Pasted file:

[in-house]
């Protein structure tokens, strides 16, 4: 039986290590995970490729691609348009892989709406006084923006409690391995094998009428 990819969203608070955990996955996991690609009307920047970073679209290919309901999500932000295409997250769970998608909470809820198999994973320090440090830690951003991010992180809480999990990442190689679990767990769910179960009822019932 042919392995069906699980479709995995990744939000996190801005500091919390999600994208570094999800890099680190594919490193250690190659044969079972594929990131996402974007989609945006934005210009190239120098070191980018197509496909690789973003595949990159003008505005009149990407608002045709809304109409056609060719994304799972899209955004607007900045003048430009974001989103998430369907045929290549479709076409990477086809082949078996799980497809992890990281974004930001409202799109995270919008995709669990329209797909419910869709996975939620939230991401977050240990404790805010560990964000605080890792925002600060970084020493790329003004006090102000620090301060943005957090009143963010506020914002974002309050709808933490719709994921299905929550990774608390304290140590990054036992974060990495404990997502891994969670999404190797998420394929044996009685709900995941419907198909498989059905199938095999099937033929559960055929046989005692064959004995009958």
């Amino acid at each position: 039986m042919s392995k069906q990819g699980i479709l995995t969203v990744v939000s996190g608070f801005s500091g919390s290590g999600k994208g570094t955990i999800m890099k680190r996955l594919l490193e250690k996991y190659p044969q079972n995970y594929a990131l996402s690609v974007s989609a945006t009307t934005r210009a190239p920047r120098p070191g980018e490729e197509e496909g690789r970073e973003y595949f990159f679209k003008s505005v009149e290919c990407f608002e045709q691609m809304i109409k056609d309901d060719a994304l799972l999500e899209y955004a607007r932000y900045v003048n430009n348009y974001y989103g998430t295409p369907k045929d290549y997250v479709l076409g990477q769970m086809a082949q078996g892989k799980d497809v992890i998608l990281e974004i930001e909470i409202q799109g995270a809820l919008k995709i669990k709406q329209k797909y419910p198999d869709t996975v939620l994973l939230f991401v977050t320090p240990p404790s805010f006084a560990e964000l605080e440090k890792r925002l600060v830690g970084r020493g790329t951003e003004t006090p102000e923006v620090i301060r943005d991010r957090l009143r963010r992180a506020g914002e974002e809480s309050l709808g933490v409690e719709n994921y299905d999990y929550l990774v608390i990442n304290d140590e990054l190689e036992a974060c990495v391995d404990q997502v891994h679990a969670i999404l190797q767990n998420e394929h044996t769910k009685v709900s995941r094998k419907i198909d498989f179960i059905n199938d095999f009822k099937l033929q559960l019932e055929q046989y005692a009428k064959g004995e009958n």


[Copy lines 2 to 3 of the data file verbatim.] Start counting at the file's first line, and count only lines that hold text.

């Protein structure tokens, strides 16, 4: 039986290590995970490729691609348009892989709406006084923006409690391995094998009428 990819969203608070955990996955996991690609009307920047970073679209290919309901999500932000295409997250769970998608909470809820198999994973320090440090830690951003991010992180809480999990990442190689679990767990769910179960009822019932 042919392995069906699980479709995995990744939000996190801005500091919390999600994208570094999800890099680190594919490193250690190659044969079972594929990131996402974007989609945006934005210009190239120098070191980018197509496909690789973003595949990159003008505005009149990407608002045709809304109409056609060719994304799972899209955004607007900045003048430009974001989103998430369907045929290549479709076409990477086809082949078996799980497809992890990281974004930001409202799109995270919008995709669990329209797909419910869709996975939620939230991401977050240990404790805010560990964000605080890792925002600060970084020493790329003004006090102000620090301060943005957090009143963010506020914002974002309050709808933490719709994921299905929550990774608390304290140590990054036992974060990495404990997502891994969670999404190797998420394929044996009685709900995941419907198909498989059905199938095999099937033929559960055929046989005692064959004995009958």
């Amino acid at each position: 039986m042919s392995k069906q990819g699980i479709l995995t969203v990744v939000s996190g608070f801005s500091g919390s290590g999600k994208g570094t955990i999800m890099k680190r996955l594919l490193e250690k996991y190659p044969q079972n995970y594929a990131l996402s690609v974007s989609a945006t009307t934005r210009a190239p920047r120098p070191g980018e490729e197509e496909g690789r970073e973003y595949f990159f679209k003008s505005v009149e290919c990407f608002e045709q691609m809304i109409k056609d309901d060719a994304l799972l999500e899209y955004a607007r932000y900045v003048n430009n348009y974001y989103g998430t295409p369907k045929d290549y997250v479709l076409g990477q769970m086809a082949q078996g892989k799980d497809v992890i998608l990281e974004i930001e909470i409202q799109g995270a809820l919008k995709i669990k709406q329209k797909y419910p198999d869709t996975v939620l994973l939230f991401v977050t320090p240990p404790s805010f006084a560990e964000l605080e440090k890792r925002l600060v830690g970084r020493g790329t951003e003004t006090p102000e923006v620090i301060r943005d991010r957090l009143r963010r992180a506020g914002e974002e809480s309050l709808g933490v409690e719709n994921y299905d999990y929550l990774v608390i990442n304290d140590e990054l190689e036992a974060c990495v391995d404990q997502v891994h679990a969670i999404l190797q767990n998420e394929h044996t769910k009685v709900s995941r094998k419907i198909d498989f179960i059905n199938d095999f009822k099937l033929q559960l019932e055929q046989y005692a009428k064959g004995e009958n």